I ignore his warning and pay a painful price.
I tell him it’s OK, that I’m not going to hurt him, that I know he’s terrified, but that I want to examine him to see if he needs help. For all I know, he has some large gash that might need stitched.
Inching forward, Phil growling and hissing louder, I grab him quickly by the nape of his neck and pull him toward me. Out swings his right paw, nailing me straight in the middle of my exposed upper chest, cutting me open and leaving two bloody, four-inch long stripes.
He is wild. Feral-like. Terrified. Furious.
I quickly assess and find most of the fur on his back gone. Otherwise, I don’t see any gashes or punctures. I release him and he runs, stuffing himself back into the dark corner under the eve, still hissing at me. And that’s where he stays motionless for three entire days.
I put out food and water. Doesn’t touch either. Doesn’t come down to relieve himself. Clearly, this poor cat is utterly traumatized.
I deliver the sad news to our family of what I suspect happened to Ellie. We are all sad.
Three days later, Todd suggests I take Piglet out to the terrace to join Phil for possible comfort. The cats spend the day up there and by evening when I check, I see they had both come down and made their way back to the barn, perching themselves high up on the hay bales. The hurt and scared do need empathic company to come out of their scared places.
I was relieved.
Phil was starting to recover from his trauma.
Still no sightings of Ellie, alive or dead.
I had given up.
Next morning, I went out to feed horses and slipped open the barn door as usual. Walking the aisle, west to east, I passed the hay on my left and saw a cat eating from the bowl up on the hay—a GRAY cat.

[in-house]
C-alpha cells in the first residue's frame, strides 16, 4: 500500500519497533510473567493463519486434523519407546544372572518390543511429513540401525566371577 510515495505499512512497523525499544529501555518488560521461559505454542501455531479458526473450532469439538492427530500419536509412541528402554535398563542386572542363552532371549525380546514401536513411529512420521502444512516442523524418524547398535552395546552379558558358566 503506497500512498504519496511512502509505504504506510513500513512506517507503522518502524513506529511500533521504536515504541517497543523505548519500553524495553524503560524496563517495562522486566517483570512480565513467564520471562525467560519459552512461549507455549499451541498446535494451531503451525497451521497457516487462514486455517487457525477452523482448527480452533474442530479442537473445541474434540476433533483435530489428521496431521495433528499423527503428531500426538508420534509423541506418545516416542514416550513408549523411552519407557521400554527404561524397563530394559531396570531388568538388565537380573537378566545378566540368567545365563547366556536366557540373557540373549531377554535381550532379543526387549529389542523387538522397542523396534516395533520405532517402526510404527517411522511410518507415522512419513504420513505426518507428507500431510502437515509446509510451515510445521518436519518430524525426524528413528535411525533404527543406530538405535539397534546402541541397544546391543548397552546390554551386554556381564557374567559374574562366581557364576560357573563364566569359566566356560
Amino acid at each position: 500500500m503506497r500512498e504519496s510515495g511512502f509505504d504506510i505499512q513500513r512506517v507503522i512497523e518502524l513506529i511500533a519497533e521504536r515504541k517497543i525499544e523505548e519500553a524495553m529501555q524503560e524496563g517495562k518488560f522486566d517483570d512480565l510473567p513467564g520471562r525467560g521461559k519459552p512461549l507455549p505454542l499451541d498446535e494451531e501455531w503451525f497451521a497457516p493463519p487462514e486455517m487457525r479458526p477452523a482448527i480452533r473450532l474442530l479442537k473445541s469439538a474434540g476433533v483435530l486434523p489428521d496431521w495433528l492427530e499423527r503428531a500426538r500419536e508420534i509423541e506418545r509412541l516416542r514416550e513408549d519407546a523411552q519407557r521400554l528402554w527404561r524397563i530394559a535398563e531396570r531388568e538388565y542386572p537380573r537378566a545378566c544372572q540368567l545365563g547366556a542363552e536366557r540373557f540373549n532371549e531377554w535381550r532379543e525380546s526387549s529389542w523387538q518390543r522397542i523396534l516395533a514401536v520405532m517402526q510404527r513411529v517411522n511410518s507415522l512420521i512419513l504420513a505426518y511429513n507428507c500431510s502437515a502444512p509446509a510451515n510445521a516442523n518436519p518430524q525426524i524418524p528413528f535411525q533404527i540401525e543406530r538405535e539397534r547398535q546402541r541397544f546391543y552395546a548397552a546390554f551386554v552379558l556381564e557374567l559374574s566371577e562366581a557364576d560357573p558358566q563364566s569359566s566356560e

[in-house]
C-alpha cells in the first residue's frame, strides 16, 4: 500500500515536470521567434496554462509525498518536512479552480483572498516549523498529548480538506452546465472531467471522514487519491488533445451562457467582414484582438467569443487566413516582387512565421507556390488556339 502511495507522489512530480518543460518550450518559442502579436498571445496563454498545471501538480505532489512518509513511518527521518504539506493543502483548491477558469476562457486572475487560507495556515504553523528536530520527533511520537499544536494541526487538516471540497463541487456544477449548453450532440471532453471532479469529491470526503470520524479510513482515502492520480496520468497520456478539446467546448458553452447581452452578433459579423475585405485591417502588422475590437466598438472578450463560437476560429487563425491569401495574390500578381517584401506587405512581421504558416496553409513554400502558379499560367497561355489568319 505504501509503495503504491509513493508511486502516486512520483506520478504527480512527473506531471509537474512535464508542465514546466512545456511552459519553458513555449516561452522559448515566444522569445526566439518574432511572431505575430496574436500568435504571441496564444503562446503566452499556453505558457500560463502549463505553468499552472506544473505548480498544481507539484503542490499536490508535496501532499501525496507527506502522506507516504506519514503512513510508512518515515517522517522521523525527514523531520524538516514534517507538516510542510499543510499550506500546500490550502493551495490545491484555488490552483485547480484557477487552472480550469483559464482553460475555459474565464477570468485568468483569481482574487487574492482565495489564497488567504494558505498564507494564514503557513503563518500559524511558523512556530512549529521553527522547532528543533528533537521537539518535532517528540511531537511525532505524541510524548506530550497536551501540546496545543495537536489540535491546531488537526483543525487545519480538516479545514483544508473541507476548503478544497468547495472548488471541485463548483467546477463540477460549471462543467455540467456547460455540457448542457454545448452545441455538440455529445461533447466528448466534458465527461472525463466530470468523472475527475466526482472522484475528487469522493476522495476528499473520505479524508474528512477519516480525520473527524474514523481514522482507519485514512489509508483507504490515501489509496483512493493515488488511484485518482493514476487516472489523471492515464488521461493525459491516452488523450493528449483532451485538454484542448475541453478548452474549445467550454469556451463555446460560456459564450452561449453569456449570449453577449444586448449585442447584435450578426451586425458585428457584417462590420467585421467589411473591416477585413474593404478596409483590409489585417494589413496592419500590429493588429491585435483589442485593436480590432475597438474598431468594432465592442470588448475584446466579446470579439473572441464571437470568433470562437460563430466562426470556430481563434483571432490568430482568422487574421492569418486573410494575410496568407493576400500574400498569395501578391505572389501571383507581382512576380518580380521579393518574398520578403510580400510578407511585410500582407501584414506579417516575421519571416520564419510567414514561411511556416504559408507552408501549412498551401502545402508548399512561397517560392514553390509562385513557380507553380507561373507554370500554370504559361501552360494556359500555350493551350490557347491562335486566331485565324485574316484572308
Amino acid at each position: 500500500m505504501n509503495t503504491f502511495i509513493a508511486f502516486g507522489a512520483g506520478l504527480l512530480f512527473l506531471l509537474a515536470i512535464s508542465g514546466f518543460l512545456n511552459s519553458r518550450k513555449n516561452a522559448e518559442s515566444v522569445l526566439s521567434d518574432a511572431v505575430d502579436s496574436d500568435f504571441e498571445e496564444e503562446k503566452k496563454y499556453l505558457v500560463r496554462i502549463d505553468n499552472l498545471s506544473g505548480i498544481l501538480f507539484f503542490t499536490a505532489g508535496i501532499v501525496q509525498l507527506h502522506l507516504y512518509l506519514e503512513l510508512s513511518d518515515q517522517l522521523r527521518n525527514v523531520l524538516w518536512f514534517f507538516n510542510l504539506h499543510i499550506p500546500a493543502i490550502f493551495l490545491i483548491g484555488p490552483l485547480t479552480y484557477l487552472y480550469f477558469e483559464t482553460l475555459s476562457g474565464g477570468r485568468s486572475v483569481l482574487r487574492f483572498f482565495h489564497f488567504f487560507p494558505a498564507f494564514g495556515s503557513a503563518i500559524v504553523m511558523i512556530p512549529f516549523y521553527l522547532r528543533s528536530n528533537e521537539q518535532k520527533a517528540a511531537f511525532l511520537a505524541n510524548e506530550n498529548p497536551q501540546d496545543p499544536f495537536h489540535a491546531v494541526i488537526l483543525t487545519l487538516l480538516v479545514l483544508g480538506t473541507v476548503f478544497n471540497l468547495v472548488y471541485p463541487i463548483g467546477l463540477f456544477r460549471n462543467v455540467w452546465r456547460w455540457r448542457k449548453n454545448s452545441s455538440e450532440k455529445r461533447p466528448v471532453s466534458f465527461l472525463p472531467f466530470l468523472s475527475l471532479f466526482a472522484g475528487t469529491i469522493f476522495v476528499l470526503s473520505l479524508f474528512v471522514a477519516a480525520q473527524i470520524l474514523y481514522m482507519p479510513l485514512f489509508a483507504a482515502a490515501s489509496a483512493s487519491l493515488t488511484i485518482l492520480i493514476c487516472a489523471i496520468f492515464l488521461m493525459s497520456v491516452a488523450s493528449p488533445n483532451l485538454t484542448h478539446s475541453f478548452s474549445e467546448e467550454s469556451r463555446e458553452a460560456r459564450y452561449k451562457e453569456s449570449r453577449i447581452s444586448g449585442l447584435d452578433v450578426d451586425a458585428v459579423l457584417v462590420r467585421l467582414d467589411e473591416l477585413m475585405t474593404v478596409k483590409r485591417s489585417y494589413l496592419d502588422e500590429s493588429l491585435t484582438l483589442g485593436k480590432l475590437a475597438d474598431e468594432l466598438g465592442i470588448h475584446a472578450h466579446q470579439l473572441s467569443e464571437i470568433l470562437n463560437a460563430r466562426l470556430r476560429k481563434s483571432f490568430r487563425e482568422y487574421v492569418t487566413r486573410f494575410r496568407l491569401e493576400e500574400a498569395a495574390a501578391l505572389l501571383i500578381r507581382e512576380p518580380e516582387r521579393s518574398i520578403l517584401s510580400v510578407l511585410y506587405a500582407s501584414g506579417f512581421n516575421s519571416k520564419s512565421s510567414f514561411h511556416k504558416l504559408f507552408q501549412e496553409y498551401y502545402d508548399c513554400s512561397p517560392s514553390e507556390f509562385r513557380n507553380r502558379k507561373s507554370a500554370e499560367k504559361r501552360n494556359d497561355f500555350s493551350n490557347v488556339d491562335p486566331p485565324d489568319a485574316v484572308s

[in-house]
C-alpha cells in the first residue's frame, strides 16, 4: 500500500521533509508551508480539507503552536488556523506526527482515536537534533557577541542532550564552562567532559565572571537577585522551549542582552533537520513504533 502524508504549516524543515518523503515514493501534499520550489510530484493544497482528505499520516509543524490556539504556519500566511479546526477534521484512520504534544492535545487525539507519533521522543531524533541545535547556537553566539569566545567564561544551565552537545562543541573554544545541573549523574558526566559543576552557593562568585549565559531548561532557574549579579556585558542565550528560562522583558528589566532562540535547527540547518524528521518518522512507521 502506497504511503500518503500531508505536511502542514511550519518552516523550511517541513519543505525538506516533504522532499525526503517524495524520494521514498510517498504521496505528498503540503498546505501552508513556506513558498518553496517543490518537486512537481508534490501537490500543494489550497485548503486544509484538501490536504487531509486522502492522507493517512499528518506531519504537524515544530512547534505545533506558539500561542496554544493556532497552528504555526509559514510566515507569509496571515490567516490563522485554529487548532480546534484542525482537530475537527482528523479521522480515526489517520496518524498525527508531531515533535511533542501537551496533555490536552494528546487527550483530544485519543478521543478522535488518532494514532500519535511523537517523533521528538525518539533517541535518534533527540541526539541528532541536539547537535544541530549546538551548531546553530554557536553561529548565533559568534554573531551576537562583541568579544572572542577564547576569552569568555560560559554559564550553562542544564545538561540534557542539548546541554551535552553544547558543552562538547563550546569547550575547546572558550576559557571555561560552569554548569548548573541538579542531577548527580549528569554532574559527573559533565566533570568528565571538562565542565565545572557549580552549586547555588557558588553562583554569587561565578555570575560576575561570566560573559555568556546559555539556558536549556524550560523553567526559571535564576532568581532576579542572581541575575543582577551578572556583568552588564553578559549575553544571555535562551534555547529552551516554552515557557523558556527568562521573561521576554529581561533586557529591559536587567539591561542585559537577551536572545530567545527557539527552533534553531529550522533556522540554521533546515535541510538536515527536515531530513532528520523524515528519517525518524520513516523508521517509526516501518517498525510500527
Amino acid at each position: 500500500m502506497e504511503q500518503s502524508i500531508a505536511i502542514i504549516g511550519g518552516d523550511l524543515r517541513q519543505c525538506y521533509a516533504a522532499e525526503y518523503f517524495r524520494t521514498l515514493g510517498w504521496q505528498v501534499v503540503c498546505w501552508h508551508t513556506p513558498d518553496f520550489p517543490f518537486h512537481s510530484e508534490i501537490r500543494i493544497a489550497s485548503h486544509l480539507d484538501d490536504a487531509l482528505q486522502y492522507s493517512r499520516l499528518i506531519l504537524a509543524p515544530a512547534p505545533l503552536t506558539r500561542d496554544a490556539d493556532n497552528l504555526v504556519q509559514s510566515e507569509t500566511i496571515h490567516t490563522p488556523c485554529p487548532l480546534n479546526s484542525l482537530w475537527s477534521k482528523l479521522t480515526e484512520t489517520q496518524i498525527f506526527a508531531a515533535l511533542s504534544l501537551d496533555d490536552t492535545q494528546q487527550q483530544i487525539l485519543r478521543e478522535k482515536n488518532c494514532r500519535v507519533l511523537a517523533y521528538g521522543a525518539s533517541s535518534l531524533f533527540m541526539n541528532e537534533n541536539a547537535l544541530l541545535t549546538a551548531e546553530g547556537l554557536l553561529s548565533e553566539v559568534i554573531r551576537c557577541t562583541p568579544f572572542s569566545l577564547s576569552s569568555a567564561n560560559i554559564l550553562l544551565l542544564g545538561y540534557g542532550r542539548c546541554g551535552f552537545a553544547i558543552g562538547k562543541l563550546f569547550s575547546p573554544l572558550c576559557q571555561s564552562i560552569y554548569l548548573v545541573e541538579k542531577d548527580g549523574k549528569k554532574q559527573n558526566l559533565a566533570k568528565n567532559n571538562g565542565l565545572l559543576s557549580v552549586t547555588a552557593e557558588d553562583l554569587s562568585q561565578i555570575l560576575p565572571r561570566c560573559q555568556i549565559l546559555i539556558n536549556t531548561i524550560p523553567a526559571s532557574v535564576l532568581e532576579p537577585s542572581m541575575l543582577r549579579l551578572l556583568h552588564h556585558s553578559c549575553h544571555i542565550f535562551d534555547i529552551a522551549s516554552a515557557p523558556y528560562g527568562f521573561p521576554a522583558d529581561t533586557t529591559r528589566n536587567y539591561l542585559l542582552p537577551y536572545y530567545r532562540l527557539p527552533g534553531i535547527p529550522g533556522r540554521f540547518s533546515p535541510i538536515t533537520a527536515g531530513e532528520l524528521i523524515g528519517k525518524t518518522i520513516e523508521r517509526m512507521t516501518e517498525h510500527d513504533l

IT WAS ELLIE!
SHE WAS ALIVE AND BACK!
I climbed the hay bales and, though skittish, Ellie let me pick her up. I saw her fur gone all around the left side of her neck. The skin revealed two puncture wounds. She had been bit hard but her wound was already healing without signs of infection. Since our cats are current with their rabies vaccines, I had no concern.
The whole horrible incident got me thinking about sudden, unexpected hurts by others in our lives—in our homes—within our families. How words and actions can scare and scar. How we can run for refuge and hide ourselves away. How we can stay put in our tight, shadowy places, barely moving, licking our wounds. How a kind soul offering a little bit of empathy can do wonders for healing the scared and hurting.
But there are others . . .
There are others who don’t know how to love or be loved, really. There are others who wound and don’t care, let alone apologize. And we sit with sadness for love lost or love never given in the first place.
But God knows what we need. We need honest, trusting, caring, safe people in our lives who have the capacity to listen and offer empathy. We need reciprocal intimacy. God can and does give us such people, as long as we’re open to receiving. Sometimes receiving means we need to “adopt” mothers and fathers, sisters and brothers, daughters and sons, grandmas and grandpas, aunts and uncles, because sometimes relatives can’t give us what we need, for one reason or another. Sometimes relatives don’t want what we have to offer either.
And sometimes, the people we should be able to trust the most to care and not hurt are the ones who care the least and hurt the most. Sometimes it’s family that gangs up on you and rips you apart. In these situations, it’s good to love from a bit of a distance.
But always, it’s good to let safe people in—to discover that the world is full of people who are capable of loving deeply and capable of being deeply loved. We need not walk through life alone and starving. God gives in abundance to all who will seek and receive from His generous hand.